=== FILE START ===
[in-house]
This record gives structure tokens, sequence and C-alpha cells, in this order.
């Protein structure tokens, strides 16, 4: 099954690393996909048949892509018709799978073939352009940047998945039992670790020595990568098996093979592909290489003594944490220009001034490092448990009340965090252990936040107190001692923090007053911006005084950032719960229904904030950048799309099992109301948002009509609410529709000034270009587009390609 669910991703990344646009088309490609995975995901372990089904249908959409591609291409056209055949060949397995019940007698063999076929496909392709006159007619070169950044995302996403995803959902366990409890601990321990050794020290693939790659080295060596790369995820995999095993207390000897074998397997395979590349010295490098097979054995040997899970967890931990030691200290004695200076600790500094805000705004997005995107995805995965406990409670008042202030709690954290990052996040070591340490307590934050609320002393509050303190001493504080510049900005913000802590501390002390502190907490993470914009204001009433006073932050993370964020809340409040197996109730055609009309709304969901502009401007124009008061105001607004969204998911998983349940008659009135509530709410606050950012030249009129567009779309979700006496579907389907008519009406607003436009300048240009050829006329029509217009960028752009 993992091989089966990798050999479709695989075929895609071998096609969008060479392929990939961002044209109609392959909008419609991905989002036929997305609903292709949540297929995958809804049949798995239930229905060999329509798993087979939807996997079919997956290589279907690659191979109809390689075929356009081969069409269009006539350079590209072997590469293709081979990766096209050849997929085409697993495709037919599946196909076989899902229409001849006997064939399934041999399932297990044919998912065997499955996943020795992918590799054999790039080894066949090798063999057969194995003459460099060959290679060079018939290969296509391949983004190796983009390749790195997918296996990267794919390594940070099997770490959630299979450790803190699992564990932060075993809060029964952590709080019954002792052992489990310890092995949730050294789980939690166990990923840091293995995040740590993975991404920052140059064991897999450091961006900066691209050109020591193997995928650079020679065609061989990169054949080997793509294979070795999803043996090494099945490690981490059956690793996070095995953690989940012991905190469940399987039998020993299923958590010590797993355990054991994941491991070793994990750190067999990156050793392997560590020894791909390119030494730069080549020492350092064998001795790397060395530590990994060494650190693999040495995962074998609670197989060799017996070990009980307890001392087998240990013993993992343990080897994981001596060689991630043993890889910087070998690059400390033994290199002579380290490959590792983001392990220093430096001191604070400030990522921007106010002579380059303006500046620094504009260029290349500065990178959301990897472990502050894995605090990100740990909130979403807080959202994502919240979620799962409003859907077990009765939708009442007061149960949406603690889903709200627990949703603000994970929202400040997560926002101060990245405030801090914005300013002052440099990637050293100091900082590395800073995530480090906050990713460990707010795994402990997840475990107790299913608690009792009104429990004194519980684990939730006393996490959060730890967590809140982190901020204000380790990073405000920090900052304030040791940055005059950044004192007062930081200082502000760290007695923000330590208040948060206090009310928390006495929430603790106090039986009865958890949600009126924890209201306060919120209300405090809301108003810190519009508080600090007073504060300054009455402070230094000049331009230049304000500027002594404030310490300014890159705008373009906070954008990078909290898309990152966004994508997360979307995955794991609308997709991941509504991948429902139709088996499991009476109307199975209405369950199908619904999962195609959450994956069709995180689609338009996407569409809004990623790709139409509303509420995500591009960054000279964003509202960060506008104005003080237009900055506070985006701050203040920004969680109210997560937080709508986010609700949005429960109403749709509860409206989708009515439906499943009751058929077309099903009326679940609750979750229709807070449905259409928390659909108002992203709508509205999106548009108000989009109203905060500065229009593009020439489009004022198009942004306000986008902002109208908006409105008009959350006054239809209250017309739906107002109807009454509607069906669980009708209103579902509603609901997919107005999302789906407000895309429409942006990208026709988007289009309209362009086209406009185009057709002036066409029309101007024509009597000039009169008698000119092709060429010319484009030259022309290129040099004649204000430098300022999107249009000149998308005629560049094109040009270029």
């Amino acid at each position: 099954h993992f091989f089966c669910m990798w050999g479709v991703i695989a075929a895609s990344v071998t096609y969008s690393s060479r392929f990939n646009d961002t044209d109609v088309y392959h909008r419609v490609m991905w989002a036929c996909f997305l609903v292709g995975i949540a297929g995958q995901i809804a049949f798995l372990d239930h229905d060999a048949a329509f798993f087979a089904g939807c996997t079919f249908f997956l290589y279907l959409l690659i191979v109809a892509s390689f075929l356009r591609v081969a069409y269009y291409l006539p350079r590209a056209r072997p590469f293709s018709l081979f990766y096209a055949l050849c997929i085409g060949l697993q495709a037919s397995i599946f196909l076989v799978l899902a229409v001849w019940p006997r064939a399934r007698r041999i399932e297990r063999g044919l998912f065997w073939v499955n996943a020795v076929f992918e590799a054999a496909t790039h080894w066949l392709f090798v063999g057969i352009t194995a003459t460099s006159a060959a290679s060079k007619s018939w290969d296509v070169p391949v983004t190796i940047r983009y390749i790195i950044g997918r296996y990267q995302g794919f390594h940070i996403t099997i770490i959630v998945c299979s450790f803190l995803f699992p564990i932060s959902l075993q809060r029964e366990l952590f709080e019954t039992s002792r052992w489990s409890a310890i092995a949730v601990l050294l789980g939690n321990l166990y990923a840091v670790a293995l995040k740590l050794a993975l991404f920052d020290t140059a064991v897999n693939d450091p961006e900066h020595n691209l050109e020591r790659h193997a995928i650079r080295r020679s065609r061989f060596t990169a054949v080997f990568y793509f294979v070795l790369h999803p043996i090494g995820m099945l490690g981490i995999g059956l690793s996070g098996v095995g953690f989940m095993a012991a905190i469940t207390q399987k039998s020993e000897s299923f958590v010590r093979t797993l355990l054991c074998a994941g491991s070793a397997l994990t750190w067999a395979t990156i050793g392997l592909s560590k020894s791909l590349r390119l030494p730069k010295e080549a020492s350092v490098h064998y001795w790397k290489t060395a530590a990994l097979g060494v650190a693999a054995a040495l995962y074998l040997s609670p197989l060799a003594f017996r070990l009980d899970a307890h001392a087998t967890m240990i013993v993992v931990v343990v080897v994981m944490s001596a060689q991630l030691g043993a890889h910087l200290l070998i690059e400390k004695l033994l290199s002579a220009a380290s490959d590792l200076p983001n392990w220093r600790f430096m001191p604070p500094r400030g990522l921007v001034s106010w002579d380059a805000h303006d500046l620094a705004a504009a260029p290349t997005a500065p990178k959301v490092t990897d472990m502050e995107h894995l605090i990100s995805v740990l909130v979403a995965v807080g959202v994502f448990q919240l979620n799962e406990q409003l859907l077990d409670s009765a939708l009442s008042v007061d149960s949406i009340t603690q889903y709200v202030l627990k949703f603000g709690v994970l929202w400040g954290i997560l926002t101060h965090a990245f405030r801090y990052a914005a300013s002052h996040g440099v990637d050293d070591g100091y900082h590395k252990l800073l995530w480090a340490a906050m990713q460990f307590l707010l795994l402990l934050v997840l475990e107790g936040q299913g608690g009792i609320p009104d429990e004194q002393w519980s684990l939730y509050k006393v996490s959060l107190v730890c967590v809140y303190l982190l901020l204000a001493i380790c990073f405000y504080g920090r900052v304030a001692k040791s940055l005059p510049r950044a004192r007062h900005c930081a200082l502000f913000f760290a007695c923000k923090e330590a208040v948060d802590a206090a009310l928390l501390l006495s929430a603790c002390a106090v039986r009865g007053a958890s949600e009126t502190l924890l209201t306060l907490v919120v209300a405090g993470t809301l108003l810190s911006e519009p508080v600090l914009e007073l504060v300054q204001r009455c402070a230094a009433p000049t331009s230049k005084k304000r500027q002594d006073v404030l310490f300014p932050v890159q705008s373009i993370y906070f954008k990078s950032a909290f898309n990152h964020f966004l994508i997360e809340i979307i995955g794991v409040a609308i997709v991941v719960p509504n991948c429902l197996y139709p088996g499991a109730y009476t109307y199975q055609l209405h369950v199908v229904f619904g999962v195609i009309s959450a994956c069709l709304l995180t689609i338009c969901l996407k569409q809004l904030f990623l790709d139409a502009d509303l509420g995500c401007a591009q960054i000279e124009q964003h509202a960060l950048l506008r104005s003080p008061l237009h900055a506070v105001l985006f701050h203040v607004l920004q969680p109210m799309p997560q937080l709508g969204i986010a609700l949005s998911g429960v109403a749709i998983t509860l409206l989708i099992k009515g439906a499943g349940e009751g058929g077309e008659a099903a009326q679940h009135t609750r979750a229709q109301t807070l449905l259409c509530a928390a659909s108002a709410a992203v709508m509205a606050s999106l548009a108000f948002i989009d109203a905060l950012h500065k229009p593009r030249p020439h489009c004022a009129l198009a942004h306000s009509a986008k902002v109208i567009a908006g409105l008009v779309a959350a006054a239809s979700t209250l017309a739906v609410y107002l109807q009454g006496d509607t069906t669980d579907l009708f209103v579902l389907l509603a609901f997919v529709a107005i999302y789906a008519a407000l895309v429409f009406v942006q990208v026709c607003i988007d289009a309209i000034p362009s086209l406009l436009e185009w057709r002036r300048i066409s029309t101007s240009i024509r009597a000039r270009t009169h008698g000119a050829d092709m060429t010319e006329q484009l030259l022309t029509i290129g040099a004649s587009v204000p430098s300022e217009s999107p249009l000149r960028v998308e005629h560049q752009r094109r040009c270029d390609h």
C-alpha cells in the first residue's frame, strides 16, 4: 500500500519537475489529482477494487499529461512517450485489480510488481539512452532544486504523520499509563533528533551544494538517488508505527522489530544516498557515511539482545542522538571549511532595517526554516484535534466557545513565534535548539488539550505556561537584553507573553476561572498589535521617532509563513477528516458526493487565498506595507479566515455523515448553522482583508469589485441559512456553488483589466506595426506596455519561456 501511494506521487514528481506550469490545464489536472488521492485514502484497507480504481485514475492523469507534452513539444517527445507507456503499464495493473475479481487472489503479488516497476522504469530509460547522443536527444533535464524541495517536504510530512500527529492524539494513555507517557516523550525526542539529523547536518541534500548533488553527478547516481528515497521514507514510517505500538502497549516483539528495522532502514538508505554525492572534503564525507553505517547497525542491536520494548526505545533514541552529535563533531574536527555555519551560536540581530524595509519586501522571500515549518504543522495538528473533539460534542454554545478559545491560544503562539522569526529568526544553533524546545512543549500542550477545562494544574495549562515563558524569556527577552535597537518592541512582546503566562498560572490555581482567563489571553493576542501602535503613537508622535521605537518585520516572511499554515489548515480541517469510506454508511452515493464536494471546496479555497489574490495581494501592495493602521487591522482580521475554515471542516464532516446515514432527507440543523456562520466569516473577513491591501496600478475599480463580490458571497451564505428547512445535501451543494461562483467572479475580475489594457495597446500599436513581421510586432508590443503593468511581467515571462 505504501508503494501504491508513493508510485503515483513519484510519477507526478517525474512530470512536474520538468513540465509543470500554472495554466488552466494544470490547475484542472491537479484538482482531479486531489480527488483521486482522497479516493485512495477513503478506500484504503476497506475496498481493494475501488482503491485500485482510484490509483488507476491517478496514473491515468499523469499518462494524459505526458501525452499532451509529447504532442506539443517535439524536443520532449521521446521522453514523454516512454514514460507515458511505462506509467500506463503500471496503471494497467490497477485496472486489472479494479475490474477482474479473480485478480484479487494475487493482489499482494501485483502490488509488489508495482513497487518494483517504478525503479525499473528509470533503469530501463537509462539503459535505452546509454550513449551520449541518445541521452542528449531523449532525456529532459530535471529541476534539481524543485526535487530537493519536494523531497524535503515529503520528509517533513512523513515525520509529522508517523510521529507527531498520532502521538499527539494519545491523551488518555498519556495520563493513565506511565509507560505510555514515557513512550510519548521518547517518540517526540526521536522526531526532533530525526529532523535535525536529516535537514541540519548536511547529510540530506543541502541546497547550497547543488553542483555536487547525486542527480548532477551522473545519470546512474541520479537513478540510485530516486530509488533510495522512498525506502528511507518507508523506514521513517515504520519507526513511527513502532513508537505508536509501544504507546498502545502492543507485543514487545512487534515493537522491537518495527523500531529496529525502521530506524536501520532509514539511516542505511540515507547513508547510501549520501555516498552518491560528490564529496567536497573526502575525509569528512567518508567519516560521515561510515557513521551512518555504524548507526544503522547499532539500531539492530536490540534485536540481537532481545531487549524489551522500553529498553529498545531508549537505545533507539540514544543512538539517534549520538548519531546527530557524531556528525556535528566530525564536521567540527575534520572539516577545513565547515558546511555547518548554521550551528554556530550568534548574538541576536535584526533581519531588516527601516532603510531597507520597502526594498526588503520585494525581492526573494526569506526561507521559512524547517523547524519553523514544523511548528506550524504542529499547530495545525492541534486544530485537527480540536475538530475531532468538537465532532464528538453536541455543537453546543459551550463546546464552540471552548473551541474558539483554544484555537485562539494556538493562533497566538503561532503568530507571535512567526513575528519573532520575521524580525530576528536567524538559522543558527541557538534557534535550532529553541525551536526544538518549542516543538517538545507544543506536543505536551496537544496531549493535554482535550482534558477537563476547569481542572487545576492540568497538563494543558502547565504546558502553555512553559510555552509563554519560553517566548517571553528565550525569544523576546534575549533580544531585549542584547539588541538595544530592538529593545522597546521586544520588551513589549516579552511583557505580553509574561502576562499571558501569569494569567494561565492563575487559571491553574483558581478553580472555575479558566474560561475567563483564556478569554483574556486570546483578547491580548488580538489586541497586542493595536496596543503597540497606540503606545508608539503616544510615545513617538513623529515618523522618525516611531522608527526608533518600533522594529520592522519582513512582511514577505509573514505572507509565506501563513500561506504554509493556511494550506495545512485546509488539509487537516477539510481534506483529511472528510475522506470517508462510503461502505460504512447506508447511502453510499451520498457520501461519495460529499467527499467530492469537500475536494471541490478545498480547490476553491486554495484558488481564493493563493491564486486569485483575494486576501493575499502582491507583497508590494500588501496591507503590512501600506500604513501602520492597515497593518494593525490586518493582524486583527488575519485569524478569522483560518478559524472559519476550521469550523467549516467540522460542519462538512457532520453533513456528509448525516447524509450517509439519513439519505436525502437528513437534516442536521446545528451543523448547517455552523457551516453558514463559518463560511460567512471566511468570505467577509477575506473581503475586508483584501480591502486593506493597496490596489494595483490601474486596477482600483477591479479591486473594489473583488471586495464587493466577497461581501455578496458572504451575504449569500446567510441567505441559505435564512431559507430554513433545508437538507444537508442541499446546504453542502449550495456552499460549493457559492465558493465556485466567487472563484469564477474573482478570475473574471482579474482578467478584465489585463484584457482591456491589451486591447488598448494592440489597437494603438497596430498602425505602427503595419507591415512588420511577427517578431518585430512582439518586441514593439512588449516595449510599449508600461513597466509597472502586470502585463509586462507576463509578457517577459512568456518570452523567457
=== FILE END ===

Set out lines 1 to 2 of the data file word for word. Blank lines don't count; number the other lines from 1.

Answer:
[in-house]
This record gives structure tokens, sequence and C-alpha cells, in this order.